After three tormented nights, I gave up. I would never be able to get out of the sleeping ritual. I would never get married. I’d shamelessly live with my mother forever. Then, the dooming question came to me: What would I do if my mother died? I wished that my mother would outlive me just so I would not have to lose her. But that would be unlikely. My mother would die and I would become an insomniac.
After I realized this, I never let her out of my sight. I followed her around the house as she vacuumed, did the dishes, cooked, or even went to the bathroom. If she stepped out of the house, I called her on speed dial, inventing excuses to talk to her:
“Oh, I just called because I can’t find the remote.”
“Sorry for calling again. What did you say we were having for dinner tonight?”
“Just one more thing– what time are you coming home?”
Like a child dragging around a baby blanket, I dragged my mother from room to room in the house. I could not even shower without her waiting outside the door. Often I’d call out “Umma!” just so I could hear her shout back “Yes?” to know that she was still near. It was my anxiety ridden form of Marco Polo.
At night, my anxiety escalated. The darkness and the silence reminded me of death. I lay next to her, making sure she was alive. I held my hand under her nose to see if she was still breathing. I stared at the folds of her pajamas, lifting and descending to the rhythm of each breath she took. When I had my eyes closed, her singing reassured me that she was still conscious. She sang until her lips became chapped and thin, until her voice creaked like an old door swinging on rusty hinges that had long since been greased. When I pried open her eyelids, her eyes remained rolled back into her head, and no amount of whining could stir her awake. When she could no longer sing, I pressed myself against the side of her body, as a reminder that she was still present. During the night, she slowly inched away and I immediately inched towards her. When she reached the edge of the bed, she would catch herself from falling off and in the morning, I’d find her on the other side.
These cautionary procedures were not enough to satisfy me. I still didn’t know what I would do if my mother died. Cremation or burial is the usual option. An urn or tombstone wouldn’t do me any good though. I needed a better solution. In the late hours of the night, paranoid as ever, I discovered the closest alternative to preserving her living body: I fantasized that I would tape record my mother’s lullabies, send her to a taxidermist, put the tape recorder into her stuffed body, and sleep with her preserved cadaver.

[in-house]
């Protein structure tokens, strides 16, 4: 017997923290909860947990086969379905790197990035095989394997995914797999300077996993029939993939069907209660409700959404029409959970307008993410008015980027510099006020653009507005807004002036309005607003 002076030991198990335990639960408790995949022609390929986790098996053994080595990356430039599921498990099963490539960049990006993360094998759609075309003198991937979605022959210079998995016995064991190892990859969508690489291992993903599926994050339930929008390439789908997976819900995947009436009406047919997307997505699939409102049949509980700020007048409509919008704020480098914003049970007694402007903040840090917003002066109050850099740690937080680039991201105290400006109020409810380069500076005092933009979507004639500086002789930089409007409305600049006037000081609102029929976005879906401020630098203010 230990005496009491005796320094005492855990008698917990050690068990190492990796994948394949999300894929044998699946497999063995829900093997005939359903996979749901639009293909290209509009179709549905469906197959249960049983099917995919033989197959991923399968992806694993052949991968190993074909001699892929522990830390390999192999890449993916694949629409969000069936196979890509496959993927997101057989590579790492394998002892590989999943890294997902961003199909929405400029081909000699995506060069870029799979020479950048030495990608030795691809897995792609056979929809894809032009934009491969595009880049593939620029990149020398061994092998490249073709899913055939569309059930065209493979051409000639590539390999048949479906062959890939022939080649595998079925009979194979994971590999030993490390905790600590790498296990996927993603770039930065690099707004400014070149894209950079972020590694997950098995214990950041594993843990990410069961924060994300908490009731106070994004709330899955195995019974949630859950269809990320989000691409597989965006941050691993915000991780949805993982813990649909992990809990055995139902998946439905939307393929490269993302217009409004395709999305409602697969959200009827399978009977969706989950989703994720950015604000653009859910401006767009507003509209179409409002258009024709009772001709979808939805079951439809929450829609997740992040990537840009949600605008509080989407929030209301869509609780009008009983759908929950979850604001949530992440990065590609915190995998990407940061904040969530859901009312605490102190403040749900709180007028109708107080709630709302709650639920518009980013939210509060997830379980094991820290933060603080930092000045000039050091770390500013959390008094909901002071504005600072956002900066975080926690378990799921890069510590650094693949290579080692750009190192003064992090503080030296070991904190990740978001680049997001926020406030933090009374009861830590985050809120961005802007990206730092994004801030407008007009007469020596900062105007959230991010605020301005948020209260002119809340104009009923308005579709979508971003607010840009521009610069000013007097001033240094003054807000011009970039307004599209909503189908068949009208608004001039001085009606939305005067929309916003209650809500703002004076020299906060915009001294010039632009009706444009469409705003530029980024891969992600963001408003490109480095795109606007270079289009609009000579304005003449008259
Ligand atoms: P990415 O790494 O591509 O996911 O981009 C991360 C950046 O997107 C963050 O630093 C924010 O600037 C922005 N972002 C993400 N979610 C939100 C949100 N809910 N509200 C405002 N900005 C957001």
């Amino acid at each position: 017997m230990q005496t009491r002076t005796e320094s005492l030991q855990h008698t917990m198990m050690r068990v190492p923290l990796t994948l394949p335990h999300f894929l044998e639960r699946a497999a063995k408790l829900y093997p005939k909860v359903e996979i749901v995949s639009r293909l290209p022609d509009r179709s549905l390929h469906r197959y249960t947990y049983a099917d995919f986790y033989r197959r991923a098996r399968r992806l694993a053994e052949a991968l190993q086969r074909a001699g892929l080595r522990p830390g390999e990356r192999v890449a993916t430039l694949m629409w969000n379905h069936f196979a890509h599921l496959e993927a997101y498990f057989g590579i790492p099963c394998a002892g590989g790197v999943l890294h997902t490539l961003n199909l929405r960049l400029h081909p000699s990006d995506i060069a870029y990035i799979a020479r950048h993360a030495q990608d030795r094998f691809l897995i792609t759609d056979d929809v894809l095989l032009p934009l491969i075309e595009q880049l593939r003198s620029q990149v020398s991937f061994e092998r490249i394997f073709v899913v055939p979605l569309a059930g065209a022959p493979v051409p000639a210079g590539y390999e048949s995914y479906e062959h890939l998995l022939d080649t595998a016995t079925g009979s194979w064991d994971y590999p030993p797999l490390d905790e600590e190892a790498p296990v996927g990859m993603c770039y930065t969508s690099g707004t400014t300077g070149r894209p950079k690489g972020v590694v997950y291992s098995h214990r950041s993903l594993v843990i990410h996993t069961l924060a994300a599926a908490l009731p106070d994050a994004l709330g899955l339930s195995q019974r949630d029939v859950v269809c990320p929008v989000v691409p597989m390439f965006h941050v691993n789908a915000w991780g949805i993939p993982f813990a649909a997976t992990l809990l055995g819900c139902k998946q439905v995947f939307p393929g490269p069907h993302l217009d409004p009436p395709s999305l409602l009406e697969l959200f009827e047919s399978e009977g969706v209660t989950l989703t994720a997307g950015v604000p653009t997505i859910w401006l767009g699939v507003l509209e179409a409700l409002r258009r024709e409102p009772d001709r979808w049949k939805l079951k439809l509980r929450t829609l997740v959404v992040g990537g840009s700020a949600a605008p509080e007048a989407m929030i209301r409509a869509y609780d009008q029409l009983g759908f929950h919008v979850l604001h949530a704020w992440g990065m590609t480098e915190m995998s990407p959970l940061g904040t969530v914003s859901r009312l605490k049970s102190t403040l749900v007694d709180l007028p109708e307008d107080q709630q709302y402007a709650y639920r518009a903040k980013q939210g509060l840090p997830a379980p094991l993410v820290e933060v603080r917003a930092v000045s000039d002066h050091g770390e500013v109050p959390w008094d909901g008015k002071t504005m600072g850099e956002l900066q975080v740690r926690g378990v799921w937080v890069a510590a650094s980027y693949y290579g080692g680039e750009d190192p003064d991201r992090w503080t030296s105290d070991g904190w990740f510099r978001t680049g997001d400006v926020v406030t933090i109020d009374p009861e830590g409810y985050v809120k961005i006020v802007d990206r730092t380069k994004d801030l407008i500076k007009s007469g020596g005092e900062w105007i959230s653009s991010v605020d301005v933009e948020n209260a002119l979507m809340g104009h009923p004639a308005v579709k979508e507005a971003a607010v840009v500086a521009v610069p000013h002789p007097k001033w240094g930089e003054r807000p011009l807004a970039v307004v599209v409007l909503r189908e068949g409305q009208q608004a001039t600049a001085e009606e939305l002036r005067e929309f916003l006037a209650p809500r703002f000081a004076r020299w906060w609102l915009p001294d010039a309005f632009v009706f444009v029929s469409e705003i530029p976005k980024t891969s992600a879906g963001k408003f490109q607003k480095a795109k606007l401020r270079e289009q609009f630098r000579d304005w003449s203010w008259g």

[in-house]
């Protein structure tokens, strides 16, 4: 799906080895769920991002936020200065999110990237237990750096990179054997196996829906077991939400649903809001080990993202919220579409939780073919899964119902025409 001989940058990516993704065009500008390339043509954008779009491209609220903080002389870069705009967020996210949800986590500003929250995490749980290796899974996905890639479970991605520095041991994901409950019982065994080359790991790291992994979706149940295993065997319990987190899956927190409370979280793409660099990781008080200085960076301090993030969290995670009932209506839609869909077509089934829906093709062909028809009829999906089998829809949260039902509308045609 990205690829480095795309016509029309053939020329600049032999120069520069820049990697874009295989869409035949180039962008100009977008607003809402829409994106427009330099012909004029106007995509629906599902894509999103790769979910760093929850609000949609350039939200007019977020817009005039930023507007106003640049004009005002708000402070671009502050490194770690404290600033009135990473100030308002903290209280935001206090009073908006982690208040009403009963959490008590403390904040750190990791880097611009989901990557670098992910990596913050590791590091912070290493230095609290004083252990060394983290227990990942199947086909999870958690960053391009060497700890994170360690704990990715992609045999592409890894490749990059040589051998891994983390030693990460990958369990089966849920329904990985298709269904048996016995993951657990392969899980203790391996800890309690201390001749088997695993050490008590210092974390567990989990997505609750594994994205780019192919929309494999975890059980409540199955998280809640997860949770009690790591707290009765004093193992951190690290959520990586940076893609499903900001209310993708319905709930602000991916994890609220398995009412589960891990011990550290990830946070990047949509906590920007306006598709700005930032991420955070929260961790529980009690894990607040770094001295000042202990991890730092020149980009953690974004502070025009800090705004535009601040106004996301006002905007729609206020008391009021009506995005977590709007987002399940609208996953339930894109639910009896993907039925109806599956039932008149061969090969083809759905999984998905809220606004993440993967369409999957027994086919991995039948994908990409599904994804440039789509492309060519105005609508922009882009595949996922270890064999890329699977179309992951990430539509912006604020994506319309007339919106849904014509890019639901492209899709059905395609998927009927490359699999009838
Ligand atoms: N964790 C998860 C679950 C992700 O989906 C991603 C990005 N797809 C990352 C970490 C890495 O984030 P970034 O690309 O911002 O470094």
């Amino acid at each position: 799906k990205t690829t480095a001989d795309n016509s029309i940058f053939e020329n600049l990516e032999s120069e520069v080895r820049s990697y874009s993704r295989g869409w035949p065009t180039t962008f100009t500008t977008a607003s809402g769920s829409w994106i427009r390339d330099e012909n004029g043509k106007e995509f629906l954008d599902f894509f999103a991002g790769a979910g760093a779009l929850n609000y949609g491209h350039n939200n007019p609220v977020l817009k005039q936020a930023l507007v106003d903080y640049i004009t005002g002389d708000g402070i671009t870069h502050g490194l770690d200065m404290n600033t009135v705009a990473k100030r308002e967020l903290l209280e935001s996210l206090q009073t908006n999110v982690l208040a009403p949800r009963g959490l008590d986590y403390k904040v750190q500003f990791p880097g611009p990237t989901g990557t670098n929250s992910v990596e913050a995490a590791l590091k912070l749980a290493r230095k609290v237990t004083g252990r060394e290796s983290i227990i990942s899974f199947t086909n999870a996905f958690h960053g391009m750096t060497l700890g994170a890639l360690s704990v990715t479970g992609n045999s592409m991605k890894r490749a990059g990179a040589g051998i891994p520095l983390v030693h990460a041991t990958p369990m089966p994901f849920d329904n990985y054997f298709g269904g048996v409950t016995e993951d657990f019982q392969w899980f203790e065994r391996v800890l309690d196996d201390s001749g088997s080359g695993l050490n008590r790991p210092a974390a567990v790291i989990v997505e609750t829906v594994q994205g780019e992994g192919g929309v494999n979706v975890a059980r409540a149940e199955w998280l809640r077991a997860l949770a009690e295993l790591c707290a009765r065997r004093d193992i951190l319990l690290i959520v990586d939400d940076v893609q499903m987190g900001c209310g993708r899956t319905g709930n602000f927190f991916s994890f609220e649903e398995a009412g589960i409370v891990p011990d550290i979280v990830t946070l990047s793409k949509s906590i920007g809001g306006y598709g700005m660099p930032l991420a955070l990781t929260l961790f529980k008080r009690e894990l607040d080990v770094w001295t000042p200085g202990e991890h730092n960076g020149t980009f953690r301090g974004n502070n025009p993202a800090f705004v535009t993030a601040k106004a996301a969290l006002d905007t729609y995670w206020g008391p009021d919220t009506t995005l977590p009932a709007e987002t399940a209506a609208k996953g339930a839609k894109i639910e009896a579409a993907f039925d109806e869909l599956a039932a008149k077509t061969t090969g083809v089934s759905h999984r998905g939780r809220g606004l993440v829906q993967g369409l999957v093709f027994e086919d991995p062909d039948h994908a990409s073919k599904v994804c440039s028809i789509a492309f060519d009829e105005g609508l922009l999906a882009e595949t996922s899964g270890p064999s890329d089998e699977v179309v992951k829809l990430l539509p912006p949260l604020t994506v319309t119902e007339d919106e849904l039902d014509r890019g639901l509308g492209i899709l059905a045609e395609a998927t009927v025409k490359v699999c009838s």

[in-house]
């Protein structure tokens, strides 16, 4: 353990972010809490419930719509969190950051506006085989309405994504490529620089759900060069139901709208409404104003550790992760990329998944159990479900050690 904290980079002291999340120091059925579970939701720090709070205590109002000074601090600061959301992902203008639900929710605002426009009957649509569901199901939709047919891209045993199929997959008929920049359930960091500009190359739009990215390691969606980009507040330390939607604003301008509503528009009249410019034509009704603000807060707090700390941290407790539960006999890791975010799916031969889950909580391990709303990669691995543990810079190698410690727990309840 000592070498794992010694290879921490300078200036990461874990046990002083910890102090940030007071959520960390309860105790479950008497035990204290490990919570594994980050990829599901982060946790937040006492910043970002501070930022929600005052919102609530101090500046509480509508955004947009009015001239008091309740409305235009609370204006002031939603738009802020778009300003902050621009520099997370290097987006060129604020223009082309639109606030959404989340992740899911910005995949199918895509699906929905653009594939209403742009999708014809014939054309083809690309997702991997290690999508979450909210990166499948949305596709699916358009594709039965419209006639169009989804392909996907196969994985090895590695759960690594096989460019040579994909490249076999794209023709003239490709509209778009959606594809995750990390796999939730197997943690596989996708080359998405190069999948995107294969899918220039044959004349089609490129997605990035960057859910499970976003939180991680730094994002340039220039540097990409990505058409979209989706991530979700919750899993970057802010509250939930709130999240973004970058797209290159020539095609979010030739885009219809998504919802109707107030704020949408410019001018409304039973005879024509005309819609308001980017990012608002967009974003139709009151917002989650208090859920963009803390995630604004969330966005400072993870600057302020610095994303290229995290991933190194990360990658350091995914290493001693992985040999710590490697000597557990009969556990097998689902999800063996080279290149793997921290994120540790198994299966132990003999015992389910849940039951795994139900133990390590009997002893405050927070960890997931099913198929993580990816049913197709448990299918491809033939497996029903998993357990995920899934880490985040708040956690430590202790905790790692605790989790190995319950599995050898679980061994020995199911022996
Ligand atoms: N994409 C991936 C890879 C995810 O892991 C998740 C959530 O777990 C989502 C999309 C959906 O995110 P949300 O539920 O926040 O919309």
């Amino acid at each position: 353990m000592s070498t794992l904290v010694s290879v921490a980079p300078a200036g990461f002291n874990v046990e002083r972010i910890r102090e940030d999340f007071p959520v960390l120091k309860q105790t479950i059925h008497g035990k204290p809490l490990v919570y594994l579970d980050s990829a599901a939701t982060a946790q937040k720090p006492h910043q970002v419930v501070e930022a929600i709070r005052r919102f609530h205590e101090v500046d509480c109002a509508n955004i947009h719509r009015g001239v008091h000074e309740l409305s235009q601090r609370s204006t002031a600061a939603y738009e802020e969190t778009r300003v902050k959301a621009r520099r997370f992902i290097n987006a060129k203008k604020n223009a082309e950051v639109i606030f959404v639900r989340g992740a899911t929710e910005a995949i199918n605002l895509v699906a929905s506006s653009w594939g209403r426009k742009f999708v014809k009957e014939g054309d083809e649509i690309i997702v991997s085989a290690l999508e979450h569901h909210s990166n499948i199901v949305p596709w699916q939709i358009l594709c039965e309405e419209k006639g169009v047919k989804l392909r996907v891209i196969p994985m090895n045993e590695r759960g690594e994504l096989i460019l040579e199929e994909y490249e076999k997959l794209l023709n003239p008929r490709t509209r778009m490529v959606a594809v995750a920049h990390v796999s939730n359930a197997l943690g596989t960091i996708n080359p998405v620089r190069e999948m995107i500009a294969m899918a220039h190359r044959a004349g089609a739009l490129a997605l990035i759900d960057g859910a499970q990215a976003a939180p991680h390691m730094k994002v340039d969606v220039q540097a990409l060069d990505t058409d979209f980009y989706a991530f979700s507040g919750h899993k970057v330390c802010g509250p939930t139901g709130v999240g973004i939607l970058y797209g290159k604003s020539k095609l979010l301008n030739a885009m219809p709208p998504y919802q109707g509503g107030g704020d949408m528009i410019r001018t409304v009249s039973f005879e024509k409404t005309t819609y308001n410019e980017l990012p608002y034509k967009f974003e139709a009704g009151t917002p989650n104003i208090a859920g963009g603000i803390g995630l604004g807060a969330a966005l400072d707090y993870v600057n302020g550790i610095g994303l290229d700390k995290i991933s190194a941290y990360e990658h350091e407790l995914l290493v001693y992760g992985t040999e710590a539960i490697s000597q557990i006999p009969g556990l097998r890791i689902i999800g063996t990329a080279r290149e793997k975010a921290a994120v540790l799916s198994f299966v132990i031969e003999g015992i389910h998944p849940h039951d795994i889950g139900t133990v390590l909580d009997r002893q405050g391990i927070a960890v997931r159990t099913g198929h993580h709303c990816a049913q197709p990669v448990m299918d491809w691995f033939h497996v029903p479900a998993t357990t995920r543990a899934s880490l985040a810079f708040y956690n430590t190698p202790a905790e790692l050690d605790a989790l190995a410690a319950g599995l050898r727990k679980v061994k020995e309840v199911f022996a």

For many months, this solution comforted me, that is, until I went to a field trip to the Museum of Natural History with my sixth grade science class. I walked through the halls of the dead zoo, examining each diaroma. Every animal was perfectly preserved, positioned naturalistically as if it were stuck in time. A flamingo leaned over, just about to take a sip from a realistically-painted pool of water. A chimpanzee stood among her young, grooming them, surrounded by a lush assortment of synthetic plants modeled after those you would find in a rainforest. This was taxidermy at its best. Still, I was not satisfied. These animals, though carefully intact, felt lifeless. They seemed like sculptures to me, free to gawk at, inanimate and unresponsive. I walked over to a lion, stared into its black marble eyes, and cried. That day, I learned that nothing could replace life. No methods could ever let me keep my mother. My mother would die, and I would have to deal with it.
That night I crawled into my bed and wrapped myself in the blanket. I waited until my body heat soaked into the sheets, insulating the warmth around me. With my right arm underneath my neck, I filled the empty space between my shoulders and pillow. I found a new lullaby in the steady stream of cars I could hear through my window. In time, my once-cold, alien sheets would smell familiar, and I would be free.